A few years later, I was told point-blank that my career was moving slowly because “nobody wants to f–k you.” There was something about me, sexually, that wasn’t selling. . . .

You can read the rest. Let’s stipulate that the men who run Hollywood are a bunch of contemptible moral degenerates. Sic semper hoc. But their job is to make movies that sell tickets, and if you want to be a movie star, having what is called “sex appeal” is part of your job. There are good roles for actresses who aren’t sexy, but these tend to be supporting-cast parts. That’s the way it’s always been and, given the nature of the business (and the tastes of audiences) that’s how it probably always will be.

If you don’t like the way the business is, stay away from Hollywood. For an actress to complain about “sexism” in Hollywood is like somebody going into the journalism business and complaining about deadlines — it’s just part of the job. If you don’t like it, get another job.

Also, it’s wrong for Ally Sheedy to pretend that “sexism” was the only reason her career faded away after St. Elmo’s Fire. She started dating Bon Jovi guitarist Richie Sambora — an abusive alcoholic — got addicted to sleeping pills and had to go into rehab. In addition to her personal problems, Sheedy made some lousy career choices. (Maid to Order? What were you thinking?) And she also had some bad luck. Sheedy was cast as the lead in Heart of Dixie, based on a critically acclaimed novel by Anne Rivers Siddons. The novel is a coming-of-age story set against the background of Jim Crow-era social conflict, and the lead role had the potential to be a real breakthrough for Sheedy. Alas, this potential was not realized, as the 1989 review in the Washington Post made clear:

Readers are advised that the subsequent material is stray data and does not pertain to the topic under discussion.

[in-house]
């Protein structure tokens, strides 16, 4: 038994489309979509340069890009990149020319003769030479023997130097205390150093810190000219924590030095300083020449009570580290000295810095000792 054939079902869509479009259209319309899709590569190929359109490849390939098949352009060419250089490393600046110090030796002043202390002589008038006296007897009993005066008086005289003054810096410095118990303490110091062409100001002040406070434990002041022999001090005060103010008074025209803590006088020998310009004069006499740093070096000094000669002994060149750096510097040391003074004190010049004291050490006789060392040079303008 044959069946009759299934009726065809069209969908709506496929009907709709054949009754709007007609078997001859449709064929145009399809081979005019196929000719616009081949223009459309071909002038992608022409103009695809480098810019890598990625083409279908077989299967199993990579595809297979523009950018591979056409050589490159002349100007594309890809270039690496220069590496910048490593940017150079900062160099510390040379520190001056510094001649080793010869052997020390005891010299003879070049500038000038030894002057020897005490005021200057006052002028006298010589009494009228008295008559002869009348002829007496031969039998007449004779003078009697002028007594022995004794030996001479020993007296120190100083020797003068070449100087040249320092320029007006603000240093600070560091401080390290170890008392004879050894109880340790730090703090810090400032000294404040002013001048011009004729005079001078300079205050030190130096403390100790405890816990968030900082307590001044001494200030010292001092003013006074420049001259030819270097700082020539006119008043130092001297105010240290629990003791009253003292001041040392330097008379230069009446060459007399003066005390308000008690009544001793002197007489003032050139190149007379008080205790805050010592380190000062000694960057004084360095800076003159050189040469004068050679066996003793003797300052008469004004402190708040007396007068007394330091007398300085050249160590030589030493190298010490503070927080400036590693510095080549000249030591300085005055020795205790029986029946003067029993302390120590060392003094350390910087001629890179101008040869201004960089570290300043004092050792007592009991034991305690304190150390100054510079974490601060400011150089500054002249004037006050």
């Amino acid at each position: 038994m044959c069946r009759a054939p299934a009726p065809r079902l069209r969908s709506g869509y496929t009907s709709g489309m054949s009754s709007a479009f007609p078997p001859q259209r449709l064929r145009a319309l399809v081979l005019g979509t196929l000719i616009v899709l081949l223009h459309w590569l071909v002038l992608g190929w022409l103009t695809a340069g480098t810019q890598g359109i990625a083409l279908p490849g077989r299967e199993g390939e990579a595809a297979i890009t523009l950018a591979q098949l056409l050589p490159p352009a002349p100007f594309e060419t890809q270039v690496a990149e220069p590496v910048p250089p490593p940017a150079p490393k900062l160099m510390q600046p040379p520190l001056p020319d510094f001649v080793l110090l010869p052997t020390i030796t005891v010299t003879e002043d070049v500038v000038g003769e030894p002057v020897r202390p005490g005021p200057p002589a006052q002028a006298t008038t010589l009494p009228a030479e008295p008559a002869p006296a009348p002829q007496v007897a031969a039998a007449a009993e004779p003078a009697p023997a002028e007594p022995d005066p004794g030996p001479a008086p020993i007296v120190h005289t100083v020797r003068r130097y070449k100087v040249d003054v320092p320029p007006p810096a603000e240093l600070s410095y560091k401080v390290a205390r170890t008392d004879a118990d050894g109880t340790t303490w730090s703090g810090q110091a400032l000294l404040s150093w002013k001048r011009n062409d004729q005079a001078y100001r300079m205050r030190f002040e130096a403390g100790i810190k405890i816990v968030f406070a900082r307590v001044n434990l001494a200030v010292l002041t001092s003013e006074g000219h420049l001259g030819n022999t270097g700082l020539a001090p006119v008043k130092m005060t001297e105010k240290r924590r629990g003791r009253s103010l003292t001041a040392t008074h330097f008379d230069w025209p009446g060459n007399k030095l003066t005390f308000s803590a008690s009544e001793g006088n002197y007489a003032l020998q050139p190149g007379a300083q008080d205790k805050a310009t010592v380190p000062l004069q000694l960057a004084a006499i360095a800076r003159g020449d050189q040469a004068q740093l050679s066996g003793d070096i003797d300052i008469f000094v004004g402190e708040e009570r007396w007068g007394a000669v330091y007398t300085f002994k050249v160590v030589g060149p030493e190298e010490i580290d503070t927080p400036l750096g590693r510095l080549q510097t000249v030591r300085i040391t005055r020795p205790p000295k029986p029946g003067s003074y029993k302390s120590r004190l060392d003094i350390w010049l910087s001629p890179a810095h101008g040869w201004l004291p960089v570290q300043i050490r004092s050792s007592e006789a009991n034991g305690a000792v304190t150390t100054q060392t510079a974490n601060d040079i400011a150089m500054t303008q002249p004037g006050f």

Ally Sheedy, Virginia Madsen and Phoebe Cates combine their negligible talents in “Heart of Dixie” — a melodrama so full of hams, it oinks. Led by Sheedy, the tedious trio plays giddy coeds caught up in the racist and sexist traditions of the South in the late ’50s. They all sound like they’ve been gulping hush puppy batter.
The actresses, however, are not solely responsible for this remarkably dumb potboiler, which is a sort of white folks’ “School Daze,” with novice screenwriter Tom McCown whining about apolitical campus Greeks. Working from McCown’s histrionic screenplay, Martin Davidson of “Eddie and the Cruisers” proves once again that he don’t know nothing ’bout directing no movies.

Well, tough luck. What could have been a breakthrough turned out to be a bomb and, at 27, Sheedy was getting too old for ingenue roles. What could she have done at that point? In a 1998 interview, promoting a forgettable indie film, Sheedy criticized her “Brat Pack” peer Demi Moore for choosing to cash in on her sex appeal, making movies based on “this male myth about the power of women’s sexuality,” but is it really a myth?

Not that I want to start an argument, of course. It’s just disappointing to see an actress I once liked go total SJW. Never go total SJW.